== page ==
I used to love Halloween. It was one of my top three holidays each year. It wasn’t about dressing up or haunted houses. I loved it because I loved passing out candy. You see, our neighborhood is a prime trick-or-treating spot for the town and we would see hundreds of kids each year. Sure, we spent a lot of money on candy, but it was worth it.
Then we got kids.
We got five all at once (they are adopted through the foster system), and they were all the perfect ages for trick-or-treating. I thought, “this is going to be my dream come true!” Someone else to enjoy Halloween with.
That first year we went all out. We decided as a family our theme would be Despicable Me. It is one of our favorite movies of all time and quite appropriate to our situation. So, of course, the girls were Margo, Edith, and Agnes. The boys got their pick from the rest of the characters and chose to be Minions. We spent a ton of money on their costumes and I was stressed to the max. By the time Halloween was over, I was exhausted and disappointed. The kids had fun but I was miserable.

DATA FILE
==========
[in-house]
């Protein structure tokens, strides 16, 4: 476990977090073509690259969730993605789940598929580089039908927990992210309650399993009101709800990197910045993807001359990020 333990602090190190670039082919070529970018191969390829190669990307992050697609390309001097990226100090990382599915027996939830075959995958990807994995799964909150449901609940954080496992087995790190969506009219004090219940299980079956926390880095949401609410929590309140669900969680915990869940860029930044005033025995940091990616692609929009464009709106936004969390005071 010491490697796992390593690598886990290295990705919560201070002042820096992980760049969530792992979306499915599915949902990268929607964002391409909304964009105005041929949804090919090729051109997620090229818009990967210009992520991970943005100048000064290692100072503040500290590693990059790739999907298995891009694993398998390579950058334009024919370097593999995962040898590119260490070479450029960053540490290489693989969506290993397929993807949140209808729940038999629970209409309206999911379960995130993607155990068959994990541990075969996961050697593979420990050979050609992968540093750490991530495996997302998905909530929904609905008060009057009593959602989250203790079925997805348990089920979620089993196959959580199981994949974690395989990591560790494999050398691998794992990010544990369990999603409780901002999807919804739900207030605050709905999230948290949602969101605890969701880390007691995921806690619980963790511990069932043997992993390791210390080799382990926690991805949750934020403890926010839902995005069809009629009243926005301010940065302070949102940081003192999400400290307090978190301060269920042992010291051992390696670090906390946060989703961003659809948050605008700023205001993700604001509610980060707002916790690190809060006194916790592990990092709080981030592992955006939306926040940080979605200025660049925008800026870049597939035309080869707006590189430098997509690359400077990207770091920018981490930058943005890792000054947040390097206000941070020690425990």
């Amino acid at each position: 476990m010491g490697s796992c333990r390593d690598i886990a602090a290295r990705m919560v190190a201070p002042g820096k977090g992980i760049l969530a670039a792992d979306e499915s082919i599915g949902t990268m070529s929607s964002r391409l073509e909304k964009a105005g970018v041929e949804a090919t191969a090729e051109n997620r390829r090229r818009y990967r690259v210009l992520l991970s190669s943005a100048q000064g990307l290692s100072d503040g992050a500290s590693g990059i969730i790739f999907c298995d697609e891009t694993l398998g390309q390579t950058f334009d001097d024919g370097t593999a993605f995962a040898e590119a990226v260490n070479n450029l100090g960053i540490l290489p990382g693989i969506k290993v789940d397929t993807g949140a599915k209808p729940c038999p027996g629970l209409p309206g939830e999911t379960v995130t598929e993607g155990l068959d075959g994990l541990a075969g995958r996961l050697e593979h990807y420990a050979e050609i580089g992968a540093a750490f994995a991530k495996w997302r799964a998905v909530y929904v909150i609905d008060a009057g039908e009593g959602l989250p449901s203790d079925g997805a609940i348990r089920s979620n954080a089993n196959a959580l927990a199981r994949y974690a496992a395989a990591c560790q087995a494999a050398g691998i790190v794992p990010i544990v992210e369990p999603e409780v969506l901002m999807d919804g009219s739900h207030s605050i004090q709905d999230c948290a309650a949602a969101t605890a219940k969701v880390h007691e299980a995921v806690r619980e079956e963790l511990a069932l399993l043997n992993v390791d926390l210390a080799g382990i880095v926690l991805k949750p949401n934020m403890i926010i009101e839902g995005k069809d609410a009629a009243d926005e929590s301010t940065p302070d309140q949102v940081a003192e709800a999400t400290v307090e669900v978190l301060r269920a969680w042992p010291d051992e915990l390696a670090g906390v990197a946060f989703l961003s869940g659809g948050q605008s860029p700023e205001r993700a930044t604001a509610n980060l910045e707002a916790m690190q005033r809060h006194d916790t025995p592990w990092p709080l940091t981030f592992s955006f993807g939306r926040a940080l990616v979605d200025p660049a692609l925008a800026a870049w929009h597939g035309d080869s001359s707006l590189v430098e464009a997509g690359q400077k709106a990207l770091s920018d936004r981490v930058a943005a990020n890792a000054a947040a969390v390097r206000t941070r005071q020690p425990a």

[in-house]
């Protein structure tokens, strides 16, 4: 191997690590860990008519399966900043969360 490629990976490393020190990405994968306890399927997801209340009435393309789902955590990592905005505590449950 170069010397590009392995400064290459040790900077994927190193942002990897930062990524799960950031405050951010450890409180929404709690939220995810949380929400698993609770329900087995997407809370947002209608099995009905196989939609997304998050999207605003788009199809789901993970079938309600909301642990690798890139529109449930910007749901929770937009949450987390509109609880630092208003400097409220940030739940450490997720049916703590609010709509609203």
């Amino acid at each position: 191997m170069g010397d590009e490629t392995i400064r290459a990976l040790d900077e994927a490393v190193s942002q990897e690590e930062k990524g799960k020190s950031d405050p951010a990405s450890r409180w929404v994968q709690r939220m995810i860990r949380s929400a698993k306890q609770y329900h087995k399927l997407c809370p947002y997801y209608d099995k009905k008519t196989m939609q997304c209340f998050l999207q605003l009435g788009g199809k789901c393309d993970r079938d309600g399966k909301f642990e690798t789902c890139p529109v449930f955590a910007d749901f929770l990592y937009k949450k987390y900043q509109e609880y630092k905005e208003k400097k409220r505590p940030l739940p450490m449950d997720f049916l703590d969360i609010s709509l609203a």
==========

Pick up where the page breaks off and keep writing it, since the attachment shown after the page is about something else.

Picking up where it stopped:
So the next year, we made a change. Each kid was given $10 to spend on their costumes. They could pocket the money and find something to wear at home, or a combination of the two. This was perhaps our greatest parenting idea. It not only relieved my stress and misery, it was fun to watch them shop for and decide on their own costumes. That first year we hit up all of the thrift stores and resale shops in our area. My youngest girl chose a pink tutu and hair bow, she wanted to be Pinkalicious, and she ended up pocketing around $7. My oldest girl saved all $10, and the oldest boy chose to purchase his costume. The little guy put his $10 in the bank and we found one of daddy’s construction vests and hard hats for him. Sold. New Halloween tradition!
Last year we were crunched for time but still handed out the $10 apiece and visited a few stores. We sat back and watched to see what would happen. The older girls immediately chose a costume they already had at home. My boys purchased their costumes, a ninja and an Iron Man (of sorts). They even pooled their money to purchase the Iron Man costume because little guy was a few cents short. Teamwork and the value of money … win and win. My little girl was unfortunately in trouble (as I recall…she was in a “not safe with scissors” phase), so her money went into her bank account.
Are my kids “Pinterest worthy” at Halloween? No. But, I noticed that while they had fun that first year, their happiness with the freedom they have received since is so much greater. It is a different type of fun but one that is way more important and memorable for all of us.
And … Momma loves Halloween again.